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Nevada’s water proposal deserves good long look

The Department of Interior has shied away from imposing a comprehensive conservation plan on Colorado River users, preferring instead that the seven states involved hash out their own agreement to address shortages tied to drought and overallocation.

But absent a stick, the carrot approach has failed. The states have missed repeated deadlines for a deal. The latest goal is for the states to forge a compromise by February.

The idea is to reduce consumption of river water by up to 4 million acre-feet in 2023. Practically, this has little to do with Nevada, which has a piddling allocation of just 300,000 acre-feet, the least of the seven states. California leads the way with 4.4 million acre-feet followed by Colorado (3.86 million), Arizona (2.85 million), Utah (1.71 million), Wyoming (1.04 million) and New Mexico (840,000).

Southern Nevada has made great strides at conservation, using less water today than it did 20 years ago despite significant population growth. In addition, many people don’t realize that the vast majority of Colorado River water — 80 percent — supports agriculture and the economies, particularly in California, that depend upon it. The problem is also complicated by complex, decades-old legal doctrine involving water rights and use priorities.

There are differences among the states over how to achieve conservation goals and who should bear the brunt of any cuts. Upper-basin states — Colorado, Utah, Wyoming and New Mexico — argue that the lower-basin states should pay a larger price because they have more options to tap downstream reservoirs. But the federal government has already imposed modest reductions in allocations on Nevada and Arizona as a means of slowing the drain of those reservoirs, which constitute Lake Mead and Lake Powell.

With California showing virtually no appetite for leading the way, Nevada water officials this week unveiled a proposal to meet conservation targets while preserving the ability of Lake Mead and Lake Powell to generate hydropower. The plan involves sacrifice from all seven states and includes adjusting lower-basin allocations in recognition of evaporation losses; earlier triggers for cuts in Nevada, Arizona and California; and modest mandatory cuts in the upper-basin states.

The goal is to share the pain across the entire system.

The Southern Nevada Water Authority proposal will be controversial and subject to myriad revisions by those seeking to protect their home turf. But it’s a start. The alternative is to have Washington step in with more punitive and less palatable edicts. The water authority has offered a plan forward. It’s up to the states to get serious.

Alumni events, marriage and a real Nazi

Ron’s column from a few weeks ago inspired me to tell a story about a weird event from my past. Mine is not as exciting as his in that there is no wrestler named Silo Sam. But there is at least one Nazi. And, no, not the current “I disagree with your politics so you are a Nazi” version. An actual card-carrying member of the party.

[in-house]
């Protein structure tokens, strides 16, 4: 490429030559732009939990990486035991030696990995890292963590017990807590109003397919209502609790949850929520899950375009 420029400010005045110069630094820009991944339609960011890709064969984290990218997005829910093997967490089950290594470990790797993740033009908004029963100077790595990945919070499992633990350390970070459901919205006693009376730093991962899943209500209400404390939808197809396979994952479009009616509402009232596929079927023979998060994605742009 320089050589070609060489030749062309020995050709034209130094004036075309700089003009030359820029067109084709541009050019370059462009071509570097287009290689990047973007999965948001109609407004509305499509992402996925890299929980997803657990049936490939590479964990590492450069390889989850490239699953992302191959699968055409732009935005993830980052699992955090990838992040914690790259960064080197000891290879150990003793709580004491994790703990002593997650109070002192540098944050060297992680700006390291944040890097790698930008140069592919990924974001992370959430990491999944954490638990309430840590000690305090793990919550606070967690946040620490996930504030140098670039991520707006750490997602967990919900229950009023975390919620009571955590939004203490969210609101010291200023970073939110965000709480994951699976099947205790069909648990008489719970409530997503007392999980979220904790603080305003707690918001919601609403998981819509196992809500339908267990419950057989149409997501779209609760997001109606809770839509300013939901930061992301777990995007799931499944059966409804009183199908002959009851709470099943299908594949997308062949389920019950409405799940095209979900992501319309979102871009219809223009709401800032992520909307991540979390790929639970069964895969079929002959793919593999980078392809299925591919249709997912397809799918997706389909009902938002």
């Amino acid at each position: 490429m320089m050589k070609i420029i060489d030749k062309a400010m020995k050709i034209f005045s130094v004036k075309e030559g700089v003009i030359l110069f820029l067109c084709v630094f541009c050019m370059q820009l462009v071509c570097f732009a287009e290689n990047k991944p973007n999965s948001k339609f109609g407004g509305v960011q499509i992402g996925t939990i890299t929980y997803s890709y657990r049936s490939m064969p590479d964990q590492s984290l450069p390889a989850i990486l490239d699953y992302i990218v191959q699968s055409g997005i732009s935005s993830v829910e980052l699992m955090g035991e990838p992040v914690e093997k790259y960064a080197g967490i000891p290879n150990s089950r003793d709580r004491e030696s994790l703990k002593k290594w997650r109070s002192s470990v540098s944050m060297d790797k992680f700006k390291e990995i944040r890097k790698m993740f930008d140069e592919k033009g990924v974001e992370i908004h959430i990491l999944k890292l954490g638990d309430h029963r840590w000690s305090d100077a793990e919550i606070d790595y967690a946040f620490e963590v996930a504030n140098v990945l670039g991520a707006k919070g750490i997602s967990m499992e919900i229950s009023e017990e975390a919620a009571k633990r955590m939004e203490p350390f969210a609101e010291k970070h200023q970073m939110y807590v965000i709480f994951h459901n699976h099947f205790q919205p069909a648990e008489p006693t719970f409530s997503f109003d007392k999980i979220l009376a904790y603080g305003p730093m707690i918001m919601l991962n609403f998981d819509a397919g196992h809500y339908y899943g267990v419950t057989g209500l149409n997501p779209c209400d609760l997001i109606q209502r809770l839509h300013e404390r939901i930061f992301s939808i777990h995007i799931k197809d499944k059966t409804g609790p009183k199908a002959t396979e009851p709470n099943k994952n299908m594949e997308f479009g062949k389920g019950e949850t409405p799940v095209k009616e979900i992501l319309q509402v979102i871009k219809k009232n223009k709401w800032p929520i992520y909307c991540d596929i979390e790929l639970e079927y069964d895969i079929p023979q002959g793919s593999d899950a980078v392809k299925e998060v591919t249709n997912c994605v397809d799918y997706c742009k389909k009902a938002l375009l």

Las Vegas Veterans’ Memorial to Boulder City?

Veterans’ memorials can be found all over the Silver State. They are well deserved. They honor individuals who served the nation, and also commemorate battles and events regarding the many military anniversaries in Nevada.

City manager bids fond farewell

I may be leaving Boulder City, but it was not an easy decision. From the first time I came in and met the staff and community leaders, I saw a city filled with people who truly care about where they live and work. I am grateful for the opportunities I have had to work with some incredible people.

Is the grass always greener?

Many people in the past played a golf game to cement a business deal, didn’t they? They also played golf to socialize. Has Boulder City recognized lessening play on golf courses? Or, from another perspective, what happens when million-dollar homes are placed around our open space golf course with views of the McCullough Mountains? Do fewer people play golf on the Boulder Creek golf course?

Parting is such sweet sorrow

Shakespeare was the man when it came to comedy and tragedy. His ability to make people feel the intense emotions of the characters is still imitated today. The past few months have been filled with a bit of excited anticipation at City Hall as several longtime and high-level employees have found new roles in other acts. I’m here to borrow some Shakespearean lines, the first being from Ophelia, “We know what we are, but know not what we may be.” (Hamlet)

Me, my brother and Silo Sam

Recently, I’ve been enjoying watching shows on A&E related to professional wrestling back in the earlier days, with profiles on wrestlers I grew up watching as well as classic rivalries.

Let’s talk about the ‘D Word’

OK, as a starting point, I must note that it’s weird to think that I might be writing something that would put me in agreement with the Language Police.

Make a new plan, Stan

A plan is a method for achieving a desirable objective. It’s a program of action, usually memorialized in writing. Plans start with goals and ideas. But ideas alone (even good ones) don’t constitute a plan.

Time to recognize unsung heroes

We have so many functions within the Boulder City Police Department, from school resource officers to road patrol to the detective bureau. The work that they do keeps Boulder City among the “Safest Cities in Nevada” (newhomesource.com, alarm.com) year after year. One unit is the backbone of our public safety response: Public Safety Dispatchers.

Honoring National Public Health Week

In my eight decades of this amazing life, I have worn a great many hats: son, brother, father, major (USAF), grandfather, council member, state representative, state senator.